Romney boards his campaign bus in Colorado. (Justin Sullivan/Getty Images)
BOSTON—After weeks of light campaigning, Mitt Romney will kick off his general election push in a major way on Friday, launching a five-day tour of six must-win battleground states this fall.
Romney's trip, titled the "Believe in America: Every Town Counts" tour, will kick off Friday morning at the Stratham, N.H., farm where he officially launched his 2012 bid just over a year ago.
From there, the presumptive Republican nominee will travel by bus and plane deep into states President Barack Obama won in 2008 that are up for grabs in November, including Pennsylvania, Ohio, Wisconsin and Iowa. Romney will wrap up his trip on Tuesday, with several scheduled rallies in his home state of Michigan, where recent polls have found him in a statistical tie with Obama heading into the fall.
"We're certainly campaigning on their turf, as opposed to our turf," said Russ Schriefer, a senior Romney adviser.
According to Romney aides, the tour will take the former Massachusetts governor through several small towns per day as the campaign seeks to undermine Obama's bid for a second term by highlighting how the struggling economy has negatively impacted middle-class America.
But the trip also offers a major test for Romney, as he tries to convince average Americans who are still undecided about the election that he understands their plight and can lead the country better than Obama. It's an argument that Romney has struggled to make at times, amid criticism that he's too stiff and awkward on the stump and has trouble connecting with voters.
Not only will the tour mark Romney's most intense period of campaigning since early in the GOP primaries, but the schedule appears to force Romney well out of his comfort zone on the trail. The Republican candidate is set to hold at least three formal events a day, but will also make impromptu stops at smaller venues along the way to meet and talk to random people.
Speaking extemporaneously has not been Romney's strength on the trail—though his aides have frequently countered that criticism by insisting voters will choose the candidate who offers the most compelling argument on how to revive the economy.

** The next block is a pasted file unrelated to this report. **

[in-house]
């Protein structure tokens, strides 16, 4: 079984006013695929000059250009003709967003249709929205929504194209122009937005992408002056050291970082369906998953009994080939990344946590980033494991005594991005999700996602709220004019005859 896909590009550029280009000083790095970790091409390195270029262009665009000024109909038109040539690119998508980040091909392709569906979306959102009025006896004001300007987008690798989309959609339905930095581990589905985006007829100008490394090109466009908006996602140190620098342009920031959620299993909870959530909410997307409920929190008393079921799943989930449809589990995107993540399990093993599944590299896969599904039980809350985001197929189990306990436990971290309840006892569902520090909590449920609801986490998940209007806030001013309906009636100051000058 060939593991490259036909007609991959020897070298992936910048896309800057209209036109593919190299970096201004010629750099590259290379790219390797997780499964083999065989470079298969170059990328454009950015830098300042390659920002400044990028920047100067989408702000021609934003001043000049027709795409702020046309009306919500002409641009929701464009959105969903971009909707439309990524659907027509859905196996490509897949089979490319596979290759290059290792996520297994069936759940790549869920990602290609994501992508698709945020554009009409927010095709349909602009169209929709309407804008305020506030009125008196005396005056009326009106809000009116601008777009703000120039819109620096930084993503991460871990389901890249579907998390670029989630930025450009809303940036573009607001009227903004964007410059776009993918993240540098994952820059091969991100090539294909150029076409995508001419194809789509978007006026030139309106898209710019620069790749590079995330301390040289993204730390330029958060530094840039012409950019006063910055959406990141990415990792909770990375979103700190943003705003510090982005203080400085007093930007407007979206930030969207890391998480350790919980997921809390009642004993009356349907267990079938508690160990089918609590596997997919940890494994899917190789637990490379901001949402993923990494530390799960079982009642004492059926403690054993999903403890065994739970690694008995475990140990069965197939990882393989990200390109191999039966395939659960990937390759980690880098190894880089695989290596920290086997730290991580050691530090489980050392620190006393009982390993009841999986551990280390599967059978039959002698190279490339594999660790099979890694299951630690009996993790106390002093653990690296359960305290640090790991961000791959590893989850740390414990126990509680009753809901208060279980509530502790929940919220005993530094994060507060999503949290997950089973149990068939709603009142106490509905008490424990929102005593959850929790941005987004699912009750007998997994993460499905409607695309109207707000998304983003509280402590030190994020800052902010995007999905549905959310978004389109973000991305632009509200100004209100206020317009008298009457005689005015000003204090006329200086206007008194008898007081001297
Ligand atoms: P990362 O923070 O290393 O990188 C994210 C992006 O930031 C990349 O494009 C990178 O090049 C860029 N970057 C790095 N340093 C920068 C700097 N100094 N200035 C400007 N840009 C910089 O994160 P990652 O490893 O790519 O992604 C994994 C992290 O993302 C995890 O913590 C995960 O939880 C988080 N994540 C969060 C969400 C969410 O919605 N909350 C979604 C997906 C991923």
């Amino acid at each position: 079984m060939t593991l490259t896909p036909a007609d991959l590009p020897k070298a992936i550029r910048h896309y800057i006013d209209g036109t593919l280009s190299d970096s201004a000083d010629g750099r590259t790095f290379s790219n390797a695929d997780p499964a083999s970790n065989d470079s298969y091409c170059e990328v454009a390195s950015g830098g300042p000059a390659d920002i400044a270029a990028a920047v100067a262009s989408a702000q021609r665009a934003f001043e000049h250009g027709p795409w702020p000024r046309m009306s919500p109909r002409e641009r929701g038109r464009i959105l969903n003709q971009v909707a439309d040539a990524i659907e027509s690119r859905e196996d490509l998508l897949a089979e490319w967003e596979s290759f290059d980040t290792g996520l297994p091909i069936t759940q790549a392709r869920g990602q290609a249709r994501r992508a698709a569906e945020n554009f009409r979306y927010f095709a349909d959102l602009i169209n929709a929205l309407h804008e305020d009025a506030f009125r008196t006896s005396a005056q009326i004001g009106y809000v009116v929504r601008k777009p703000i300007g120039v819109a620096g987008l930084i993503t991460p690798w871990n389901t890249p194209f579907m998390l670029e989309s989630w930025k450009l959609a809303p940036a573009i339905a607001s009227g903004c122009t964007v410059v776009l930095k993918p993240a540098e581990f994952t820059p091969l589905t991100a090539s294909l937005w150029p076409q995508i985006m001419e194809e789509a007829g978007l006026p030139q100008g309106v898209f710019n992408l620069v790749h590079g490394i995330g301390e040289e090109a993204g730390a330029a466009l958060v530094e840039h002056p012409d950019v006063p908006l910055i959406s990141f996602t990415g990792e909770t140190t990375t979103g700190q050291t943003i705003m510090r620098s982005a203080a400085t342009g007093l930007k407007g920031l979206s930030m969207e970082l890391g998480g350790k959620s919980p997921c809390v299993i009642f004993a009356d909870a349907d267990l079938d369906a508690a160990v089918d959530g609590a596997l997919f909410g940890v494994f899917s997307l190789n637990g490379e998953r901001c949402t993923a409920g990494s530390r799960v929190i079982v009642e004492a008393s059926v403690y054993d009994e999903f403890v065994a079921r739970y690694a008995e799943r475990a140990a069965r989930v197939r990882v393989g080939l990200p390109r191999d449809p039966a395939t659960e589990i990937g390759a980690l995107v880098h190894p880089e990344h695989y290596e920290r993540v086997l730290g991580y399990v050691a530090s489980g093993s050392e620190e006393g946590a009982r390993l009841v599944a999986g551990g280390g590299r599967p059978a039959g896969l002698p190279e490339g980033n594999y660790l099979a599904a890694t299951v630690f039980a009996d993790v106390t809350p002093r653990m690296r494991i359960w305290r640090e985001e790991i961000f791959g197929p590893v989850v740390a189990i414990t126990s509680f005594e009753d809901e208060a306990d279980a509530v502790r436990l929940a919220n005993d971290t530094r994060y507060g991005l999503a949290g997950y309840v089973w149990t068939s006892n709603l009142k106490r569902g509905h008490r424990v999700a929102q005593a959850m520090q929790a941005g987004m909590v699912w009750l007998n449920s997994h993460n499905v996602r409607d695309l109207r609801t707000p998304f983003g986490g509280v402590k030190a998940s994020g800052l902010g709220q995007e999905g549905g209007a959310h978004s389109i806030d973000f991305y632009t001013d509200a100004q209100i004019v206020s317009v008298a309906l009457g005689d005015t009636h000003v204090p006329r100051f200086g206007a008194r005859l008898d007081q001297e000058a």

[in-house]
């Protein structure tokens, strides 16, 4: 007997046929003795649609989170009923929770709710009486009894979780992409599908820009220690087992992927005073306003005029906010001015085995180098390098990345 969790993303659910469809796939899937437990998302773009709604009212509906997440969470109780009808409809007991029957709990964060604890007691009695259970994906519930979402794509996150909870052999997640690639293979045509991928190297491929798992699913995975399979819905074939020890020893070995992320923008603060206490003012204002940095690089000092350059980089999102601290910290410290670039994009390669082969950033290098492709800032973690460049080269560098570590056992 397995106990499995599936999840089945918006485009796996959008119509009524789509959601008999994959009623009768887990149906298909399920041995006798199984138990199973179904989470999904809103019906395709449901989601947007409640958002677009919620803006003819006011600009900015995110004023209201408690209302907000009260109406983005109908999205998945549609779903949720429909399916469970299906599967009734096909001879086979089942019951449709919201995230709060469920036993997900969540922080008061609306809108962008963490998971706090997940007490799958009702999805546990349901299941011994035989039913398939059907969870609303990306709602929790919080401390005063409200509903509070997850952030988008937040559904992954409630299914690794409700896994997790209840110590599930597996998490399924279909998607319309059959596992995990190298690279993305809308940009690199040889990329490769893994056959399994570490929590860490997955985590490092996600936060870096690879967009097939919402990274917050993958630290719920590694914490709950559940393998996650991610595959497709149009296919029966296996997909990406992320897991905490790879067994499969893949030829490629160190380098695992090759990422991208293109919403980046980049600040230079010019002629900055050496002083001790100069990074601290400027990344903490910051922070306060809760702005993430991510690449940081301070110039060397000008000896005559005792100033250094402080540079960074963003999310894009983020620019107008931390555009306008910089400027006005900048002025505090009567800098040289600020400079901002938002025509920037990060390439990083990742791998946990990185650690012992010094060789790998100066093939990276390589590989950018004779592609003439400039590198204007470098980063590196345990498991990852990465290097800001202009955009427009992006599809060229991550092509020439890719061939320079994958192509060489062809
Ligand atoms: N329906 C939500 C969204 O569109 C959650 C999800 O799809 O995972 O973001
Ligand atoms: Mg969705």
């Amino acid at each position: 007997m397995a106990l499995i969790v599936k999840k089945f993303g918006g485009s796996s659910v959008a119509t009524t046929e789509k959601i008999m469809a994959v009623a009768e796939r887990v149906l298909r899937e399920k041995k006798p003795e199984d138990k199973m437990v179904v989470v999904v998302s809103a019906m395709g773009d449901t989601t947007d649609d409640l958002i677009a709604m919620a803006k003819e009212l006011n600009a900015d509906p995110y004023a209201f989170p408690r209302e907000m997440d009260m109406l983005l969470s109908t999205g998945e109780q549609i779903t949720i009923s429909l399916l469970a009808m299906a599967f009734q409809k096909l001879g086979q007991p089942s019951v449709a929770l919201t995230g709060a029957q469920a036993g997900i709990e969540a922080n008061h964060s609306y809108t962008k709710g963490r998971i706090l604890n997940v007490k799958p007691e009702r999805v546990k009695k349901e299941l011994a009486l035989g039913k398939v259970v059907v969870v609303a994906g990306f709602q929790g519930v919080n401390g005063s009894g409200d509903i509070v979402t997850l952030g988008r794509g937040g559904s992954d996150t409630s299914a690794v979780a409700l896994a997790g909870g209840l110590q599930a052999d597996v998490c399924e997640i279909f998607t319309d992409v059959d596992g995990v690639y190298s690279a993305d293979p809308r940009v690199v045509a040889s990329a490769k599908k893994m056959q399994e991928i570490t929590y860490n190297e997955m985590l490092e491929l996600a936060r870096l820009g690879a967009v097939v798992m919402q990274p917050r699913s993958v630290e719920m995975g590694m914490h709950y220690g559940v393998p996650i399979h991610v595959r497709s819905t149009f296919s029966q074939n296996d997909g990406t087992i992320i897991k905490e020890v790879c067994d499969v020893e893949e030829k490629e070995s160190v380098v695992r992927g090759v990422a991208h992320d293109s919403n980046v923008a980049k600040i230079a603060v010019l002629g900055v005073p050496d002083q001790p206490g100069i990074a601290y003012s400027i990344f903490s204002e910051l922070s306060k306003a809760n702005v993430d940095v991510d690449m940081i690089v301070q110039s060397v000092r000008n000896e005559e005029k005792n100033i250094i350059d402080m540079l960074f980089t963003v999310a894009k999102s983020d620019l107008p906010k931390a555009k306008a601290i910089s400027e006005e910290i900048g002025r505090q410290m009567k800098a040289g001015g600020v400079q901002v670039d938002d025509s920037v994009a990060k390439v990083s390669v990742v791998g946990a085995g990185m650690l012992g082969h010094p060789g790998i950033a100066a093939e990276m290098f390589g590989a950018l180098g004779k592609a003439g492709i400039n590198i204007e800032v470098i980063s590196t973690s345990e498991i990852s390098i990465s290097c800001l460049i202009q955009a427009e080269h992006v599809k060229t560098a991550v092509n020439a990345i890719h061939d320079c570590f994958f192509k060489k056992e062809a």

On that front, recent polls, including a Reuters/Ipsos poll released this week, have found Romney with a slight edge over Obama when it comes to which candidate voters believe will best handle jobs and the economy.
But Obama has long held an edge over Romney when it comes to who voters personally like the most. A recent ABC News/Washington Post poll found Obama with an 11-point lead over Romney in favorability. It was one of the smallest gaps this year, but it was still enough to give many Republican operatives close to the Romney campaign pause, amid concerns that a too-close-to-call election could very well come down to which candidate voters like the most.
In recent weeks, Romney has stepped up his efforts to demonstrate that he's connecting with average Americans on the trail and feels the pain they are going through. Before almost every public event, he holds a private meeting with local residents to hear their tales of life under the tough economy, and he often repeats those stories on the stump.
But Romney's key argument against Obama in recent days has been that actions speak louder than words—and the Romney campaign knows it will take more than stories of his sit-downs with average people to convince struggling Americans that Romney truly cares about them.
And that's why Romney's bus tour will be heavy on optics. After his speech at the Scamman Farm in New Hampshire on Friday, Romney will hold an ice cream social with his wife, Ann, in nearby Milford before heading to Pennsylvania, where he's hoping to erase Obama's advantage in the polls by touring cities hard hit by the collapse of manufacturing in the state.
On Sunday, Romney will take his bus tour to Ohio, where his first public event is a Father's Day pancake breakfast in Brunswick. The GOP candidate will be joined by Ohio Sen. Rob Portman, who is frequently mentioned as a possible vice presidential running mate. Later in the day, Romney will visit a diner with House Speaker John Boehner, their first appearance together this campaign.
On Monday, Romney is scheduled to campaign with another rumored VP candidate, Rep. Paul Ryan, in Janesville, Wis., the congressman's hometown where a General Motors plant closed in 2009. He then heads to Iowa, where he'll tour the eastern part of the state.
Romney will spend the final day of his bus tour in Michigan, where he's expected to make an appearance at the Bavarian Inn in Frankenmuth, famous for its chicken dinners. He'll also visit a pie company in DeWitt before wrapping up his tour in Holland, where he'll hold a rally at a park near Lake Michigan.